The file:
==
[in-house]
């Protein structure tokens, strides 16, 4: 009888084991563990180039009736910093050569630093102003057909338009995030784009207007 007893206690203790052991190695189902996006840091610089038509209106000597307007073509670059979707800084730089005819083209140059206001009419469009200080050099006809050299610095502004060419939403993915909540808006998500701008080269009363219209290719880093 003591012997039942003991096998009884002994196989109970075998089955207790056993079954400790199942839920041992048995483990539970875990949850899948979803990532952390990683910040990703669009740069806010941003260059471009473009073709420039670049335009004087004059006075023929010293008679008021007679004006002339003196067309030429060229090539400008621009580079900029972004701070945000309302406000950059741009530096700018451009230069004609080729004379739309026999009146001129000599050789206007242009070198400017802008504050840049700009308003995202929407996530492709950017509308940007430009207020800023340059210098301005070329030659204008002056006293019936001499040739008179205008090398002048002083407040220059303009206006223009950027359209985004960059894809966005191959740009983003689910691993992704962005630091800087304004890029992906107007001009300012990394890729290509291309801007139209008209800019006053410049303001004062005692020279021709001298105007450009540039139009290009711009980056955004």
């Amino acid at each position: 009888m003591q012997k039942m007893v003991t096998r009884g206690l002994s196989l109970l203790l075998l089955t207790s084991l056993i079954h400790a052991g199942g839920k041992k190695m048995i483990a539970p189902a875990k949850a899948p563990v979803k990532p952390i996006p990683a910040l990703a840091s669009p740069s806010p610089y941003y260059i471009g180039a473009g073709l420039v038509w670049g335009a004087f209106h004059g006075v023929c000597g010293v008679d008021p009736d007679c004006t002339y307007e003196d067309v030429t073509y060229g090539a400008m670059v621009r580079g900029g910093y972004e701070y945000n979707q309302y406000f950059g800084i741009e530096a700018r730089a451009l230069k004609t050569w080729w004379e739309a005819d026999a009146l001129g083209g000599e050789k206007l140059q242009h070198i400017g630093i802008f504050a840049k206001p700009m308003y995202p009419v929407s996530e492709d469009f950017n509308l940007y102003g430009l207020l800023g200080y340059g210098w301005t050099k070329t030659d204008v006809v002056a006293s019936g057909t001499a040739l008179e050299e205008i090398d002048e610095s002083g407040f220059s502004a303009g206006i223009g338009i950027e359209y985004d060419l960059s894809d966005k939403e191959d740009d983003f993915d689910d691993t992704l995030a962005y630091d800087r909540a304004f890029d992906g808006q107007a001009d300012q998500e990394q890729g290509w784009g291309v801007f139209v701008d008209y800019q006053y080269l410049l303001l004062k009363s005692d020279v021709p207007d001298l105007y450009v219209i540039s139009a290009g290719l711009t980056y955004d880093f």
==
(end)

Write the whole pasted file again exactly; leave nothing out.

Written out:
[in-house]
């Protein structure tokens, strides 16, 4: 009888084991563990180039009736910093050569630093102003057909338009995030784009207007 007893206690203790052991190695189902996006840091610089038509209106000597307007073509670059979707800084730089005819083209140059206001009419469009200080050099006809050299610095502004060419939403993915909540808006998500701008080269009363219209290719880093 003591012997039942003991096998009884002994196989109970075998089955207790056993079954400790199942839920041992048995483990539970875990949850899948979803990532952390990683910040990703669009740069806010941003260059471009473009073709420039670049335009004087004059006075023929010293008679008021007679004006002339003196067309030429060229090539400008621009580079900029972004701070945000309302406000950059741009530096700018451009230069004609080729004379739309026999009146001129000599050789206007242009070198400017802008504050840049700009308003995202929407996530492709950017509308940007430009207020800023340059210098301005070329030659204008002056006293019936001499040739008179205008090398002048002083407040220059303009206006223009950027359209985004960059894809966005191959740009983003689910691993992704962005630091800087304004890029992906107007001009300012990394890729290509291309801007139209008209800019006053410049303001004062005692020279021709001298105007450009540039139009290009711009980056955004």
């Amino acid at each position: 009888m003591q012997k039942m007893v003991t096998r009884g206690l002994s196989l109970l203790l075998l089955t207790s084991l056993i079954h400790a052991g199942g839920k041992k190695m048995i483990a539970p189902a875990k949850a899948p563990v979803k990532p952390i996006p990683a910040l990703a840091s669009p740069s806010p610089y941003y260059i471009g180039a473009g073709l420039v038509w670049g335009a004087f209106h004059g006075v023929c000597g010293v008679d008021p009736d007679c004006t002339y307007e003196d067309v030429t073509y060229g090539a400008m670059v621009r580079g900029g910093y972004e701070y945000n979707q309302y406000f950059g800084i741009e530096a700018r730089a451009l230069k004609t050569w080729w004379e739309a005819d026999a009146l001129g083209g000599e050789k206007l140059q242009h070198i400017g630093i802008f504050a840049k206001p700009m308003y995202p009419v929407s996530e492709d469009f950017n509308l940007y102003g430009l207020l800023g200080y340059g210098w301005t050099k070329t030659d204008v006809v002056a006293s019936g057909t001499a040739l008179e050299e205008i090398d002048e610095s002083g407040f220059s502004a303009g206006i223009g338009i950027e359209y985004d060419l960059s894809d966005k939403e191959d740009d983003f993915d689910d691993t992704l995030a962005y630091d800087r909540a304004f890029d992906g808006q107007a001009d300012q998500e990394q890729g290509w784009g291309v801007f139209v701008d008209y800019q006053y080269l410049l303001l004062k009363s005692d020279v021709p207007d001298l105007y450009v219209i540039s139009a290009g290719l711009t980056y955004d880093f």